Section 11593 provides that any person who “is convicted” of one of the enumerated offenses “and who is released on probation or discharged upon payment of a fine,” shall be informed of the registration requirement “by the court in which he has been convicted.”   This section is obviously inapplicable to an adjudicated juvenile who has not been “convicted” of anything.

Finally, section 11594 sets forth the requirements for the “registration required by Section 11590․”  The person must register with the Department of Justice, provide fingerprints and a photograph, and keep the department advised of his or her residence.   In addition, section 11594 sets forth the five-year limitation of the registration period, as follows:

“All registration requirements set forth in this article shall terminate five years after the discharge from prison, release from jail or termination of probation or parole of the person convicted.”  (Italics added.)

This section sets forth the five-year limitation for all narcotics registrations ordered pursuant to article 4, including the provisions of section 11590, subdivision (a).   By its own terms, the limitations period cannot be applicable to a minor discharged or paroled from CYA following a juvenile adjudication and commitment.   As discussed above, an adjudicated minor has not been “convicted” of anything-he or she cannot be considered as a convicted person whose probation or parole has been terminated.   In addition, a minor discharged or paroled from CYA has not been “discharge[d] from prison” or “release[d] from jail.”

A review of the statutory scheme of the registration requirement strongly suggests it does not apply to an individual such as appellant, who was adjudicated a ward of the court as a juvenile and committed to CYA. Even if CYA were to be considered a “penal institution” within the meaning of section 11590, any inclusion of an adjudicated juvenile within the registration requirement would leave the juvenile forever in limbo, given the absence of any benchmark by which to calculate the running of the five-year registration period as defined in section 11594.   Such an interpretation would permit the court to order the adjudicated juvenile to register as a narcotics  offender upon discharge or parole from CYA but leave the juvenile forever registered, in direct contradiction of the statutory mandate, given the impossibility of applying any benchmark period to the juvenile's legal status.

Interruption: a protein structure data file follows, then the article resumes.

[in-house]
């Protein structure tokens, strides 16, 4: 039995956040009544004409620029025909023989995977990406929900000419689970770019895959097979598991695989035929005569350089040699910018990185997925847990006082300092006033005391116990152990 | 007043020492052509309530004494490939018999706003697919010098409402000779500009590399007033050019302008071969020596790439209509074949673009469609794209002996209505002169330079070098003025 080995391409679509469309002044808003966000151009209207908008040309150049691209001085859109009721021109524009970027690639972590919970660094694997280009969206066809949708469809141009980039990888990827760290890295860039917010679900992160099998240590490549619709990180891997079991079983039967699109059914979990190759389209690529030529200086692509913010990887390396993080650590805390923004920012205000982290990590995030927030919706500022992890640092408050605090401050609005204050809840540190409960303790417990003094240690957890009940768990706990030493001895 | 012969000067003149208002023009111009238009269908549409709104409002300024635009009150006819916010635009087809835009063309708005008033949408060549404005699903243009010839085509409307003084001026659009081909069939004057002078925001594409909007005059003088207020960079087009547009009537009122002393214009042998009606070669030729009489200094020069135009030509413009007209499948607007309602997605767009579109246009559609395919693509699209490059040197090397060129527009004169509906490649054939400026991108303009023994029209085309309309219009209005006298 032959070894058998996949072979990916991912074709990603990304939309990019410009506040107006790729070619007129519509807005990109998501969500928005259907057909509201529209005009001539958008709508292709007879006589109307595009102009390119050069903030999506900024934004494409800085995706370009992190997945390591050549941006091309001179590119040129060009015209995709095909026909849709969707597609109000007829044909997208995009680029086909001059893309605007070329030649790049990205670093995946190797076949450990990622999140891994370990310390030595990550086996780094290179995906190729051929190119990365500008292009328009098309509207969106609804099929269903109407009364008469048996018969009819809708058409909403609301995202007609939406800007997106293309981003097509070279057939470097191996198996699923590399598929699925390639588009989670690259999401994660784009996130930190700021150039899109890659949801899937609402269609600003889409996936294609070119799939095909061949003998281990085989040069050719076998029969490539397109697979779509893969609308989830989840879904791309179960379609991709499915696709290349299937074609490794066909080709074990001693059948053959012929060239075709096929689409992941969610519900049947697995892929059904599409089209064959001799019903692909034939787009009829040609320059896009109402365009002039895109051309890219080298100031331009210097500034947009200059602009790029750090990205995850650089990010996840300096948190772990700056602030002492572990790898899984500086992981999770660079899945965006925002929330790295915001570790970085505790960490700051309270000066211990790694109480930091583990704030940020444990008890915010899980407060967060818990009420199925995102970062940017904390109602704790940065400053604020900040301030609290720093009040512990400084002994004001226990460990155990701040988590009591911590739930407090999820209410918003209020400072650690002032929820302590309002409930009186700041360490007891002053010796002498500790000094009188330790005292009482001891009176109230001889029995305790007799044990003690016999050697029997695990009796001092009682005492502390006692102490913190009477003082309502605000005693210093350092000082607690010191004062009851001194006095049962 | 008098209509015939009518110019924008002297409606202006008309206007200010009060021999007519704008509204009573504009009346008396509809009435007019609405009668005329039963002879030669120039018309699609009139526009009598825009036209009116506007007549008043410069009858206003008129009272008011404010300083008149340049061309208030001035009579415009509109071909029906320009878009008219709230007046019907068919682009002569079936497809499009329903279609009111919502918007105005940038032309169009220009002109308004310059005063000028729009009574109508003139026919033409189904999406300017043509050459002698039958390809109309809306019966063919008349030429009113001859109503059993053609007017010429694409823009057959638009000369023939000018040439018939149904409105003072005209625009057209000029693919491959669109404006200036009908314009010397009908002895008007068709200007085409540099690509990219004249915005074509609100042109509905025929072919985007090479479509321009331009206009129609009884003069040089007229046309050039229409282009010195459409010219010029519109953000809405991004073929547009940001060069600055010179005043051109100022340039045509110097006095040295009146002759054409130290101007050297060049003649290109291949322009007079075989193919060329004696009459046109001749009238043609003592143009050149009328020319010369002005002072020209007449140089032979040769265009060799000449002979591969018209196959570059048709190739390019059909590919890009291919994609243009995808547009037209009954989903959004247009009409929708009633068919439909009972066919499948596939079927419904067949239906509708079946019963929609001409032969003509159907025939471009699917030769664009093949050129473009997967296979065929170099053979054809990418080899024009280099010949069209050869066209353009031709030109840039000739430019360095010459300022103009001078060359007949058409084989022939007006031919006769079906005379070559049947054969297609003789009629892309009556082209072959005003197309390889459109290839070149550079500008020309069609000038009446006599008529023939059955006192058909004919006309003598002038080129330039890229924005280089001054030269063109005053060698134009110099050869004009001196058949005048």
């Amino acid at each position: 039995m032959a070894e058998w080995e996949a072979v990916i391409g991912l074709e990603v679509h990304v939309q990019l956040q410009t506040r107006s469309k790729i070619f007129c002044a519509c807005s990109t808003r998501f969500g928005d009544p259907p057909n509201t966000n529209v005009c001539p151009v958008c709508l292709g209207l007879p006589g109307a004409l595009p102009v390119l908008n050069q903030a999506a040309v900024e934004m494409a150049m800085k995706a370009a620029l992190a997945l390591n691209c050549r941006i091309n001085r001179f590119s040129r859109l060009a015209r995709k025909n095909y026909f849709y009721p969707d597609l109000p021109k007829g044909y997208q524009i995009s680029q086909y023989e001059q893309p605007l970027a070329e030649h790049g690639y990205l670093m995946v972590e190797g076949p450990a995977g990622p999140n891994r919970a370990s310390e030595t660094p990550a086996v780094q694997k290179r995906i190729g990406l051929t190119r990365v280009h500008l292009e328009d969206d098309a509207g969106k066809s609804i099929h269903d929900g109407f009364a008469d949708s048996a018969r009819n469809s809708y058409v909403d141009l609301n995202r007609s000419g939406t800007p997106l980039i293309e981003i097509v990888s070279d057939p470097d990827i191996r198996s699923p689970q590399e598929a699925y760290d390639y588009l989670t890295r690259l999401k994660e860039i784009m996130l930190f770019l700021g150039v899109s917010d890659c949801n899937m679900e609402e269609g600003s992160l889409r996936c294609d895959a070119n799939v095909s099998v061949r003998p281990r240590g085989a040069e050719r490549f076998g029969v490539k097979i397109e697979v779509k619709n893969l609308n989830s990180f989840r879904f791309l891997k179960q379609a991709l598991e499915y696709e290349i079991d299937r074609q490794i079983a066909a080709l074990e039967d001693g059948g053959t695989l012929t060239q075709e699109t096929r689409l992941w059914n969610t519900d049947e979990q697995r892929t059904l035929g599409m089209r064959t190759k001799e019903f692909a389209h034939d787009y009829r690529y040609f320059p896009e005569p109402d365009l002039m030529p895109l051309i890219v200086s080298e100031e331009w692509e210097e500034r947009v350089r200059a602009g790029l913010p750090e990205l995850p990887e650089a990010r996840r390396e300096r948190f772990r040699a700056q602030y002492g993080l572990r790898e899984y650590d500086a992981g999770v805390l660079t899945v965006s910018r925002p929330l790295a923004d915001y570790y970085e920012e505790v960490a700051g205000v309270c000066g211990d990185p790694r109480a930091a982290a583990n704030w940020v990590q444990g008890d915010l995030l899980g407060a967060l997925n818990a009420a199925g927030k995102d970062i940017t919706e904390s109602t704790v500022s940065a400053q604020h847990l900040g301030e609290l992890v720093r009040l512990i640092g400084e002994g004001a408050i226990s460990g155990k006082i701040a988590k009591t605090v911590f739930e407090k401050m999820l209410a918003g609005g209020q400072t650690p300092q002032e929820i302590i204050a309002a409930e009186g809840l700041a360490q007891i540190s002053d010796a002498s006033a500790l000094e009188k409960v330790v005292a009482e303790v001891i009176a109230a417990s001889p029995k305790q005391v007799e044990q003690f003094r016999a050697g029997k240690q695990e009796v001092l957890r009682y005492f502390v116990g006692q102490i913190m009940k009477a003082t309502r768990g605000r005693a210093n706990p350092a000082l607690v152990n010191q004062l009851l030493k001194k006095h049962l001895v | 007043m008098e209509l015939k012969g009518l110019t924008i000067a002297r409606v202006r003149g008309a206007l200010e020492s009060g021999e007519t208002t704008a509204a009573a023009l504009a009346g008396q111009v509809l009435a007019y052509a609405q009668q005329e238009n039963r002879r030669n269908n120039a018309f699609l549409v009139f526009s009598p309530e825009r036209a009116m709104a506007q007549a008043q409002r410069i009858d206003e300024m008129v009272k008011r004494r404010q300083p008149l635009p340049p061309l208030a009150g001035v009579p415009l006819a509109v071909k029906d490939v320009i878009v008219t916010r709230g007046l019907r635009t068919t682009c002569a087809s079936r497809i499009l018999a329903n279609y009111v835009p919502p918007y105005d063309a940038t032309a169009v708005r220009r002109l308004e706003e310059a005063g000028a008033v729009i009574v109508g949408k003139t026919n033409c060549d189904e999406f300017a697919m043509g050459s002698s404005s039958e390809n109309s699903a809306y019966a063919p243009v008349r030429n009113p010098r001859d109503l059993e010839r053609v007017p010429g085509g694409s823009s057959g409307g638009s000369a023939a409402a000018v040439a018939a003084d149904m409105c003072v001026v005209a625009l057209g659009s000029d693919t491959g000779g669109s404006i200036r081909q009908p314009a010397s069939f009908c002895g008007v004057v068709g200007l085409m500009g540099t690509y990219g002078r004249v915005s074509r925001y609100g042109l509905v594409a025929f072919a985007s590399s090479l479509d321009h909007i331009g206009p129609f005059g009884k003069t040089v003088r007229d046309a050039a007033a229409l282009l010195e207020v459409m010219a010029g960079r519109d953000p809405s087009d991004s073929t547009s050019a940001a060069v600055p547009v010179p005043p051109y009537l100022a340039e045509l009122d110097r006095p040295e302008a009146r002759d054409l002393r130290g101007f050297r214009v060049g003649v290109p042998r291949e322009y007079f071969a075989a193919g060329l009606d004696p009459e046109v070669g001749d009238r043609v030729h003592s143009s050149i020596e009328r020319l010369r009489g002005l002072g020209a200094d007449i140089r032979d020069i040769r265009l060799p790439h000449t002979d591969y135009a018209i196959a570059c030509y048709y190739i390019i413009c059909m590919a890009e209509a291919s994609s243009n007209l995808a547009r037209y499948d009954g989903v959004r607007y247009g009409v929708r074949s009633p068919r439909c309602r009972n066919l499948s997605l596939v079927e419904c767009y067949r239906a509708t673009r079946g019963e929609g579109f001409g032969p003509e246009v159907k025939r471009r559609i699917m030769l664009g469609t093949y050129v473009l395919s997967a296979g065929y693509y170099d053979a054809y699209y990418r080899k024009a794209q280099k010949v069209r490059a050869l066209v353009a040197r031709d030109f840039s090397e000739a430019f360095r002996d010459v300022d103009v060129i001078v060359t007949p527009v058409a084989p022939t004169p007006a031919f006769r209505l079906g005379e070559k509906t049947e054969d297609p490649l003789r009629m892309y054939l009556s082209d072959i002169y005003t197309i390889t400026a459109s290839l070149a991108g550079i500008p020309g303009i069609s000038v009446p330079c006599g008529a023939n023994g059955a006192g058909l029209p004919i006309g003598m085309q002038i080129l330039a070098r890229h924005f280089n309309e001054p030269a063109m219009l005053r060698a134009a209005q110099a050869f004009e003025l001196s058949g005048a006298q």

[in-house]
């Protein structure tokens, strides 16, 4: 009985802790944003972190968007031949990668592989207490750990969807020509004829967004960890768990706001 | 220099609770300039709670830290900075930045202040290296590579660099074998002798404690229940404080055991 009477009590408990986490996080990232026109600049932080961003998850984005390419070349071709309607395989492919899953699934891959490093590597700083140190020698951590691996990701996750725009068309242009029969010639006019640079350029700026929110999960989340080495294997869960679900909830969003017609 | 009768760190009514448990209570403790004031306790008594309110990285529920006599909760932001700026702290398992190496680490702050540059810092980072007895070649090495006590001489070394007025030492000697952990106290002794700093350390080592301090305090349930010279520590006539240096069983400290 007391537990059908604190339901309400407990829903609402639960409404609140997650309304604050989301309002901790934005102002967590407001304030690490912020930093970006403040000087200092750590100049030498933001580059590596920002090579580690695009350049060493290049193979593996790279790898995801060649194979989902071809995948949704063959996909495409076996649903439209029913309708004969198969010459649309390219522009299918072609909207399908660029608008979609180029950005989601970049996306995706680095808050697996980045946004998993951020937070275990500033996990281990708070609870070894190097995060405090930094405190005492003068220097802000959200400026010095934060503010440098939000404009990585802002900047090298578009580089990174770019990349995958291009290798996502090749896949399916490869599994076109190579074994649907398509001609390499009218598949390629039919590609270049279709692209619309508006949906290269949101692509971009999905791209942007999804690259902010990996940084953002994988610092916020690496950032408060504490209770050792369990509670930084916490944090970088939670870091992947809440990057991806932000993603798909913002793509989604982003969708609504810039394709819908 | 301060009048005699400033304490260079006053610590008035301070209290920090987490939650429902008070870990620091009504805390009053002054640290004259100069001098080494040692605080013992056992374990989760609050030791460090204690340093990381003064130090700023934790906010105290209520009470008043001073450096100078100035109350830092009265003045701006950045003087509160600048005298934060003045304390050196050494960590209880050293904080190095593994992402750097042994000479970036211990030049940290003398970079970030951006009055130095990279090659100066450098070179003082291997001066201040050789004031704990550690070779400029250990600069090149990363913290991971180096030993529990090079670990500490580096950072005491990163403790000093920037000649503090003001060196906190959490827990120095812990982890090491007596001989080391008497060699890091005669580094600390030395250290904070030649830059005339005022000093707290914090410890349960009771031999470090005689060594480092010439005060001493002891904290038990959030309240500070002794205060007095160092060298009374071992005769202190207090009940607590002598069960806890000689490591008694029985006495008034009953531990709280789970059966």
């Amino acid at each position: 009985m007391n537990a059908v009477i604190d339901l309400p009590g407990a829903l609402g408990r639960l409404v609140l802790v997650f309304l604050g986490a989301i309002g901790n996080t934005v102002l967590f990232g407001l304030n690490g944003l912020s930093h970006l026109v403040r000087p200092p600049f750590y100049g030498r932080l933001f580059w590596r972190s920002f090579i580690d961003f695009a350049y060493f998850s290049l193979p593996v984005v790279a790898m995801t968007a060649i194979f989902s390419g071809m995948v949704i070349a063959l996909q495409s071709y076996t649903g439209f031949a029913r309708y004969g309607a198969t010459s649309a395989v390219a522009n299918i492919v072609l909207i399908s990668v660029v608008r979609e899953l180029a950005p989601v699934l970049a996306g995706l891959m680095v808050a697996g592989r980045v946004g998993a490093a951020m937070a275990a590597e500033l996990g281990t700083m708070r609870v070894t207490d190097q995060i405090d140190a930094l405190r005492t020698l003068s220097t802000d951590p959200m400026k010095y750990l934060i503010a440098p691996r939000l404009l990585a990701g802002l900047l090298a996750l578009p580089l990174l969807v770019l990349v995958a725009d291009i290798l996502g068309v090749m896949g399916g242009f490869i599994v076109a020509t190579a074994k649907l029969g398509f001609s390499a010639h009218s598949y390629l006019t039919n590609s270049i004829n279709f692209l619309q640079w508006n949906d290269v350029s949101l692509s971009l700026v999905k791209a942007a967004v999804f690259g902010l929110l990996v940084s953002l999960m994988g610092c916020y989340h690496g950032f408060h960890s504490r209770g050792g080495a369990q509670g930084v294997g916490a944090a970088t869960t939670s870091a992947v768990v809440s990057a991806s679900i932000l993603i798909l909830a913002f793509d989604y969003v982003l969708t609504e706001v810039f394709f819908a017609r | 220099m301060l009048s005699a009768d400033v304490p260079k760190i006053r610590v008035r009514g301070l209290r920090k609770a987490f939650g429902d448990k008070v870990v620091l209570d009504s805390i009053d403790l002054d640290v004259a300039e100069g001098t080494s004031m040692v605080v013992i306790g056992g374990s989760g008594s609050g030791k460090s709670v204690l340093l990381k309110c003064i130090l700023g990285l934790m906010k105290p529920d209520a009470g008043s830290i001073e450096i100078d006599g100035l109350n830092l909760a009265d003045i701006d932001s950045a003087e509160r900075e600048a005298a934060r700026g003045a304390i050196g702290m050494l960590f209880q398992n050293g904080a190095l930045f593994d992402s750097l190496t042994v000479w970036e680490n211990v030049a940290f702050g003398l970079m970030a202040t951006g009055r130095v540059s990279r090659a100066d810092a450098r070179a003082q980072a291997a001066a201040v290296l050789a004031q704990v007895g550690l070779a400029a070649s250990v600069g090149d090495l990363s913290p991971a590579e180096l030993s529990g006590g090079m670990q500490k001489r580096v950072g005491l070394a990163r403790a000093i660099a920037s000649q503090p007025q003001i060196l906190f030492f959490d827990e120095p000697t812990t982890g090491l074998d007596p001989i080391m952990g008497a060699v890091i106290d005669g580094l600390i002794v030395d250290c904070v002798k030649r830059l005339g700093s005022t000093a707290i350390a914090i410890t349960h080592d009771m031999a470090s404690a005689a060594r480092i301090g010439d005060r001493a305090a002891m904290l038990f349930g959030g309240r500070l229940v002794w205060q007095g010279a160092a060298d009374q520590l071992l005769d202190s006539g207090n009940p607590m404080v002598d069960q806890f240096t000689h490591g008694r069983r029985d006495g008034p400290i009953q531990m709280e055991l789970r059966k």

We are thus left with some confusion as to the meaning of section 11590's delineation of the persons within the registration requirement.   The inclusion of any person “convicted” of the enumerated narcotics offenses obviously includes all adult offenders, regardless of where such an individual is confined, in the absence of any contrary statutory provisions.3  Why, then, does section 11590, subdivision (a) provide an alternative classification based not on the person's “conviction” but on a person's discharge or parole from “a penal institution,” and why does section 11592 include a person who has been confined in a “school” or “other institution”?

The answer may be suggested by a review of the former version of Penal Code section 290, an analogous registration statute which deals with sexual offenders.  (See People v. Hove, supra, 7 Cal.App.4th at p. 1006, 9 Cal.Rptr.2d 295.)   Prior to 1986, Penal Code section 290, subdivision (a) required registration only by persons who had been “convicted” of specified sex offenses, which clearly did not apply to juveniles adjudged wards of the court.  (In re Bernardino S., supra, 4 Cal.App.4th at p. 618, 5 Cal.Rptr.2d 746.)   However, language in former subdivision (b) suggested such wards might be within the registration provisions:

“ ‘(b) Any person who ․ is discharged or paroled from a jail, prison, school, road camp, or other institution where he or she was confined because of the commission or attempt to commit one of the above-mentioned offenses ․ shall, prior to discharge, parole, or release, be informed of his duty to register under this section ․’ ” (4 Cal.App.4th at p. 618, fn. 2, 5 Cal.Rptr.2d 746, italics added.)